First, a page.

Praying is not just thanking, confessing and asking. It is visualizing ourselves in the many aspects of a gospel story. These encounters are about friendship in the flow of life. They are casual encounters that may go deeper in unexpected and surprising ways. When we enter into them with all our own weakness and pain, we encounter Jesus as well, and in unexpected and surprising ways.

We have much to learn from Jesus in how he engaged this person he hardly knew. We are not only learning how to listen to him, but we are also learning how to speak meaningfully to others. Jesus’ casual encounter may be like many we have, if we just listen carefully and respond to the real needs and concerns expressed by the person coming across our path.


1                    Jesus began the conversation with a request from the woman. Can we imagine as we sit in the quiet that he is asking us for a few minutes of uninterrupted conversation and attention?

2                    Silence and inner stillness are often very different things. But when we are feeling frenetic in what is going through our minds, can we be like the woman and just tell Jesus what is on our mind?

3                    As we reflect on a gospel story, the words and actions of Jesus will elicit questions and concerns – we can let them emerge naturally. And then we can speak about them person to person with Jesus.

4                    Prayer is the place to confront our own narrowness and rejection of others. Prayer is a healthy place to release and explore long-held beliefs that may not be central to the worship of God in spirit and truth.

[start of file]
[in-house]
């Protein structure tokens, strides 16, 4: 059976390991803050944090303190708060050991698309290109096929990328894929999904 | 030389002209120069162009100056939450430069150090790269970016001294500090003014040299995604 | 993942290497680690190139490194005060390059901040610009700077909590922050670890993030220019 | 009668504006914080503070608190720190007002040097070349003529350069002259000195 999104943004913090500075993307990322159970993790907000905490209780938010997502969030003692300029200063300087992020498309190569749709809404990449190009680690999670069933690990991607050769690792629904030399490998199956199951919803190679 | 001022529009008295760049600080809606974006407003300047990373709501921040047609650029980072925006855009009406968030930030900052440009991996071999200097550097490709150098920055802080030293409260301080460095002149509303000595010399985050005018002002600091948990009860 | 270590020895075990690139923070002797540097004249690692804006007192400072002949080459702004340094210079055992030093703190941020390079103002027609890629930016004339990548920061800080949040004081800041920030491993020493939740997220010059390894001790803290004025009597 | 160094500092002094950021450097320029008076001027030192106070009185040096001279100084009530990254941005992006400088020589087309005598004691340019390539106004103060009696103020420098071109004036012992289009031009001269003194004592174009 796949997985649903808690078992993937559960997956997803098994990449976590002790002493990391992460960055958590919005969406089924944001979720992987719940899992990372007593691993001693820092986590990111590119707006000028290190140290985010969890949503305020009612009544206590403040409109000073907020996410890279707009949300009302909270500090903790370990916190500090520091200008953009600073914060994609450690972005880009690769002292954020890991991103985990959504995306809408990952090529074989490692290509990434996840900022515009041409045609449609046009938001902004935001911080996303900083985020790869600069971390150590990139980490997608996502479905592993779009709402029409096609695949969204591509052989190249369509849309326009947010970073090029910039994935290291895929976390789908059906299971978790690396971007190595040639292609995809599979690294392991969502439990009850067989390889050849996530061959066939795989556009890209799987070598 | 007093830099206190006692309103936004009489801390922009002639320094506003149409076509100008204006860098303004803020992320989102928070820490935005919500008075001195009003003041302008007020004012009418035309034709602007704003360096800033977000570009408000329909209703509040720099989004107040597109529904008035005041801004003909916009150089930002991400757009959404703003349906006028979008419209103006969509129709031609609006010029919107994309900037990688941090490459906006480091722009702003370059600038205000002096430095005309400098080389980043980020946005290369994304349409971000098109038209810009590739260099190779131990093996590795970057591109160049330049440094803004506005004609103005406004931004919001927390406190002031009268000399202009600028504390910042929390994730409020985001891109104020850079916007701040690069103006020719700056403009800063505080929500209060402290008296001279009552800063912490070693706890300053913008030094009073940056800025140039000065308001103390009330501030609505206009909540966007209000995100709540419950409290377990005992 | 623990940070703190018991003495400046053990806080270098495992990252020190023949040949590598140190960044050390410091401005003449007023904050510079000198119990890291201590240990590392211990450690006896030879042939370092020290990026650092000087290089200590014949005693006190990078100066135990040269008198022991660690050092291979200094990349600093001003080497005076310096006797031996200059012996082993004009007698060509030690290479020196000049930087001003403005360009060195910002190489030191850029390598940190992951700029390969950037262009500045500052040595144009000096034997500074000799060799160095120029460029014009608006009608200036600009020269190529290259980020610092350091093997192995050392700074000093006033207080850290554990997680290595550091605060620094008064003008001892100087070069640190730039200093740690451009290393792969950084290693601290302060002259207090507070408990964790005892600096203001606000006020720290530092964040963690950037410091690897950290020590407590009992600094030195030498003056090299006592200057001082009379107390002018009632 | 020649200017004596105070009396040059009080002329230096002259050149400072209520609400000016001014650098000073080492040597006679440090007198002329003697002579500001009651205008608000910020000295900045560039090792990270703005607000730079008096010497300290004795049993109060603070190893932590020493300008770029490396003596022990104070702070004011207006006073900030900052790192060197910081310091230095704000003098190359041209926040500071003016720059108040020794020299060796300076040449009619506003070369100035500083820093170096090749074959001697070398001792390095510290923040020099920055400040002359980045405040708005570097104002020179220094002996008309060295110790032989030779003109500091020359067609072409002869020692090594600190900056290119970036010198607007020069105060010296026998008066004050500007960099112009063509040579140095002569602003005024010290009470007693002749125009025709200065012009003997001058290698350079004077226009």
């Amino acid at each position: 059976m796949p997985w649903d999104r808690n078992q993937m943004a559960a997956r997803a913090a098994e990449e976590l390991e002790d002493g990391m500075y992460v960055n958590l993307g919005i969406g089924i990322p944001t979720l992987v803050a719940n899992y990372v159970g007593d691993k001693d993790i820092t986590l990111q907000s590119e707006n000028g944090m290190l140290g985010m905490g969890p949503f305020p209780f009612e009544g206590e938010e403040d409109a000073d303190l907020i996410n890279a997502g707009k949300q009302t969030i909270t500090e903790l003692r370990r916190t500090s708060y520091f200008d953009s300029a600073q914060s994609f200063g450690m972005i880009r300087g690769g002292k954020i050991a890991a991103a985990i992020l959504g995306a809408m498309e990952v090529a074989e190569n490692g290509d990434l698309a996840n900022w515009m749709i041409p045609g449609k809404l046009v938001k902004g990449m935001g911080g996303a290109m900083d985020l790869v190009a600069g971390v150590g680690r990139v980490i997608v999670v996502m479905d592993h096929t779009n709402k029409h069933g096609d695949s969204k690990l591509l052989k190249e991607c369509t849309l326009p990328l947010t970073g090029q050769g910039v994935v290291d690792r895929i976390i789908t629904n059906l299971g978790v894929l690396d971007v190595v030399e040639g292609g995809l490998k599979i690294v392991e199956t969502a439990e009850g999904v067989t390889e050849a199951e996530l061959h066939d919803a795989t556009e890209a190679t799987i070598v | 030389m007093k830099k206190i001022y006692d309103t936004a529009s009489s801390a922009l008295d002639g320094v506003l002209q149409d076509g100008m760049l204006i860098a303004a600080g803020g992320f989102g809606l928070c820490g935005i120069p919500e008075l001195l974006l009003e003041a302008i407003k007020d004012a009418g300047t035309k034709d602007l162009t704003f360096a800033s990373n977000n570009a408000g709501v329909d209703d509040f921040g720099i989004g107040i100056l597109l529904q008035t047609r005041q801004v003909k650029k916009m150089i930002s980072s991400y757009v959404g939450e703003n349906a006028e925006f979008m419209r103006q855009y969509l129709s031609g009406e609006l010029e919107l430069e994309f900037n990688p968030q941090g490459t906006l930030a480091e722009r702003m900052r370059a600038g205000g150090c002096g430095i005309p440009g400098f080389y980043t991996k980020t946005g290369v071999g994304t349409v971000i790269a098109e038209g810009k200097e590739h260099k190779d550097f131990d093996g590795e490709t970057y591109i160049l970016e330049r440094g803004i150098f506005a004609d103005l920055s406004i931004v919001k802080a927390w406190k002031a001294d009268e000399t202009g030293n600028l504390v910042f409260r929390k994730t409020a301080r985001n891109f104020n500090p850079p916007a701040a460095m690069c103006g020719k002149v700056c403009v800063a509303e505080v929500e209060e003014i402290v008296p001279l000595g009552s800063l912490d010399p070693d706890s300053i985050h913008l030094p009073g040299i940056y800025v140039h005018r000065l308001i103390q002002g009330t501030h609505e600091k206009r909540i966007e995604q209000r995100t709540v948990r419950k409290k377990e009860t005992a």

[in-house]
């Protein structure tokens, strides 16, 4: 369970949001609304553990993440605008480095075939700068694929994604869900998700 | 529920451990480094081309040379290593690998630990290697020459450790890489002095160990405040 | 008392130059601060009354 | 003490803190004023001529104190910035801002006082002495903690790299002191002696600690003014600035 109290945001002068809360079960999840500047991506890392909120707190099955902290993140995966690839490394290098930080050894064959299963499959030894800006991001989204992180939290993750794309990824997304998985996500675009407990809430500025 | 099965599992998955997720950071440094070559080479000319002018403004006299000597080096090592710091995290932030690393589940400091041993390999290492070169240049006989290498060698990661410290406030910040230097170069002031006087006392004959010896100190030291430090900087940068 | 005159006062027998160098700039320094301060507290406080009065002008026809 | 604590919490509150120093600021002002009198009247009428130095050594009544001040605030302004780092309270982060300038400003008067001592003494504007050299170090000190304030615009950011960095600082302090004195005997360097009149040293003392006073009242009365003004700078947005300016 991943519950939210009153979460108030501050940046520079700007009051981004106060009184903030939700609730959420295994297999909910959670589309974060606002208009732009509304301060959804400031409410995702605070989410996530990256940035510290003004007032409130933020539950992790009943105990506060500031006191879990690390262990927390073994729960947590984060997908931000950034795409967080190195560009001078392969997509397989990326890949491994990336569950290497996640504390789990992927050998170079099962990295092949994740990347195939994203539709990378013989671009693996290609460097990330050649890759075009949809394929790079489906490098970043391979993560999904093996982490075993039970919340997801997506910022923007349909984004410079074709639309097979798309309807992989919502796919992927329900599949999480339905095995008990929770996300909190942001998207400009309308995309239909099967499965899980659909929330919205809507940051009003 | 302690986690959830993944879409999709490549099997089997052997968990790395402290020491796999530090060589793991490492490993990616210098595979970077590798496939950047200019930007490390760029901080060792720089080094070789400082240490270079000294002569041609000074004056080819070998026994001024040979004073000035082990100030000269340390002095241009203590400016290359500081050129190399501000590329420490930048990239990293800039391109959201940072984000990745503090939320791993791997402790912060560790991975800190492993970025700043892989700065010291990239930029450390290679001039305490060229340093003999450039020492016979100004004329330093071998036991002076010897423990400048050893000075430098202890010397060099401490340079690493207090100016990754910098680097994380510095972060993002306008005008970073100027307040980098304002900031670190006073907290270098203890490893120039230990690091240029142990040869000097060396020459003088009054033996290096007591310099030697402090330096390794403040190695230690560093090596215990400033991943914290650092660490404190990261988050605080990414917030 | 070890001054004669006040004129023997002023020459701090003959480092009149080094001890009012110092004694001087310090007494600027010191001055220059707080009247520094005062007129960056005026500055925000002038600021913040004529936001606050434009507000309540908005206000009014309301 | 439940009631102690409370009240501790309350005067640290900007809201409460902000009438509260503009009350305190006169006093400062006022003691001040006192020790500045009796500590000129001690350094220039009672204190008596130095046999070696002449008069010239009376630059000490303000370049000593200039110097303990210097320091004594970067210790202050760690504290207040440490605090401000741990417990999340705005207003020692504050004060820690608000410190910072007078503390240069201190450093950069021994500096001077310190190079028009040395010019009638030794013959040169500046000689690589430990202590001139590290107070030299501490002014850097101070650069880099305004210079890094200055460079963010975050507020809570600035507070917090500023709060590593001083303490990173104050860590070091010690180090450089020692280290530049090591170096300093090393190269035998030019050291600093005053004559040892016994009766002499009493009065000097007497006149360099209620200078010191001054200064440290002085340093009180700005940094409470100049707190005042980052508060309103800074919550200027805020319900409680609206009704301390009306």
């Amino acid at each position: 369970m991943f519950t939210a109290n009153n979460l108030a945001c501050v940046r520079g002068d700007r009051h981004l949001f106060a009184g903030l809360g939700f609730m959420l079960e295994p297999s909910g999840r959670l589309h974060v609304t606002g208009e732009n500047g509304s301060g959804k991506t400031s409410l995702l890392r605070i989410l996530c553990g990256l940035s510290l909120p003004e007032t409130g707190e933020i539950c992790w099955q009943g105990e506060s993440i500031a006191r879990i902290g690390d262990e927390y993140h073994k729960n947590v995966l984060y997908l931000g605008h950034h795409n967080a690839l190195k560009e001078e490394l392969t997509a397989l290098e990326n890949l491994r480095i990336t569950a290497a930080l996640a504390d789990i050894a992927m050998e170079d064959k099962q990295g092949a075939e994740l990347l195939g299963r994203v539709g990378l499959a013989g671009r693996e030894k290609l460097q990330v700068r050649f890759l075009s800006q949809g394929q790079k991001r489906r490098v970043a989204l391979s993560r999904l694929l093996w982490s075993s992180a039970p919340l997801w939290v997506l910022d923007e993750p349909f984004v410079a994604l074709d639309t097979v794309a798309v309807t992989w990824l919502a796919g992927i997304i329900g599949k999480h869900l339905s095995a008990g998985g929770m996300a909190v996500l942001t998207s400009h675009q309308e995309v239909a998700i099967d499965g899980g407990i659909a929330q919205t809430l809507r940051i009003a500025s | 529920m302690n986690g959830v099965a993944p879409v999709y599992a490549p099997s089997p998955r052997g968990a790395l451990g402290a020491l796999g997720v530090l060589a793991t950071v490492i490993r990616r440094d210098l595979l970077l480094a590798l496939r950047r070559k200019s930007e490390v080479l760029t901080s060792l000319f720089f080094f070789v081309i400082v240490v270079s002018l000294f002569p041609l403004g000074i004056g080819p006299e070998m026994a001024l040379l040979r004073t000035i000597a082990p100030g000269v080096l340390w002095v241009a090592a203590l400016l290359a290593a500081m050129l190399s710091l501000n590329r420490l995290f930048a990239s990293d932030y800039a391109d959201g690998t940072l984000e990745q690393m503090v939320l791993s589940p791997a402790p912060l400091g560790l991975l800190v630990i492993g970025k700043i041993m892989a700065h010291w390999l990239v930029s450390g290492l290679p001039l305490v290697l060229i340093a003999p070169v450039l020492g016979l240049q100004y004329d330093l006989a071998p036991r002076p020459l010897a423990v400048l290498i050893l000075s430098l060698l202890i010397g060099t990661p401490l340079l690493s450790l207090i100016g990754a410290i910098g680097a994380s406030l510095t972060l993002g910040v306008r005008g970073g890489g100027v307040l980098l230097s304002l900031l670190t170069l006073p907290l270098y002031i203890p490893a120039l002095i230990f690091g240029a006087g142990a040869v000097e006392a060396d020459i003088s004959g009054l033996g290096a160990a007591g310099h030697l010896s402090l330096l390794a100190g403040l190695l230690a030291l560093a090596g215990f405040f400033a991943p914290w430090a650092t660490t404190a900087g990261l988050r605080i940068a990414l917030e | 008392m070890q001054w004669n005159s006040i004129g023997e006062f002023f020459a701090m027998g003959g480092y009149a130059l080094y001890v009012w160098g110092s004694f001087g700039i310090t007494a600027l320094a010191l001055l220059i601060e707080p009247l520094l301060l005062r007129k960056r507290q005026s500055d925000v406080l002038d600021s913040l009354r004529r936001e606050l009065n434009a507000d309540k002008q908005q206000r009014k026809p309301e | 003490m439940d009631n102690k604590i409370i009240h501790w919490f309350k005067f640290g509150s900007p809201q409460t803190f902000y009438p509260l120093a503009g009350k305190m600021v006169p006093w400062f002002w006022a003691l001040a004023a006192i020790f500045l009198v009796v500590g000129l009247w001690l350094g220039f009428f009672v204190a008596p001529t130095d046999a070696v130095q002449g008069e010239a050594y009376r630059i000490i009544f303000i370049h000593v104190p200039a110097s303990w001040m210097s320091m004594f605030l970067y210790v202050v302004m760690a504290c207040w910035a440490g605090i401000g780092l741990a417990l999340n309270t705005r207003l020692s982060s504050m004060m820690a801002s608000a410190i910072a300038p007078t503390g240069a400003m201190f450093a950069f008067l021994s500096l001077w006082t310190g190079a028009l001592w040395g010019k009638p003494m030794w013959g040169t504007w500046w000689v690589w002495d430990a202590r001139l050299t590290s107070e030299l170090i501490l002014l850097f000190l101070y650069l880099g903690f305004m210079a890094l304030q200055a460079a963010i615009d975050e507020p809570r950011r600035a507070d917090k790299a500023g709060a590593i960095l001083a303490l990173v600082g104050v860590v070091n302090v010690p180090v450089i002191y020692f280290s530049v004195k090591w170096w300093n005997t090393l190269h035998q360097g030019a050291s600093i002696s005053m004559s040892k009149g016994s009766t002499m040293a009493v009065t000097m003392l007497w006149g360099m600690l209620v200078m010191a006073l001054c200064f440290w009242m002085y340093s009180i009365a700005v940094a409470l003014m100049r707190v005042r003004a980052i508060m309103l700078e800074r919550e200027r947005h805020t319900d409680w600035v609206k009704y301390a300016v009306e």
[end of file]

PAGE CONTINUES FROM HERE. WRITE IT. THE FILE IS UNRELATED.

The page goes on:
5                    We often play the role that Jesus did in this story with others. We will be invited to explore paths with others, at their invitation, and we may all be surprised at how deep we go together.

6                    All of this happens more frequently and naturally when we have our own face to face encounters with Jesus.

7                    Consciously creating hospitality for Jesus – welcoming Him in – can inspire us to widen our own circle of those with whom we are comfortable.

8                    Sharing what we are experiencing with Jesus in conversation with other friends helps us avoid being self-centered and allows for the credibility of our thoughts to be tested.

9                    Sharing of this sort is best done at the invitation of another. Assaulting others with our latest experience is not usually helpful. If the transformation in our journey is significant, the invitations will come.

If our conversations with Jesus don’t lead to openness to a wider and perhaps unexpected circle, speak with Jesus about that too.


Listen to the “On Further Reflection with Norm Allen” Podcast

I invite you to listen to “Speaking with Jesus Person to Person”, and encourage you to share it with a friend or colleague.

Find it here on iTunes or below on SoundCloud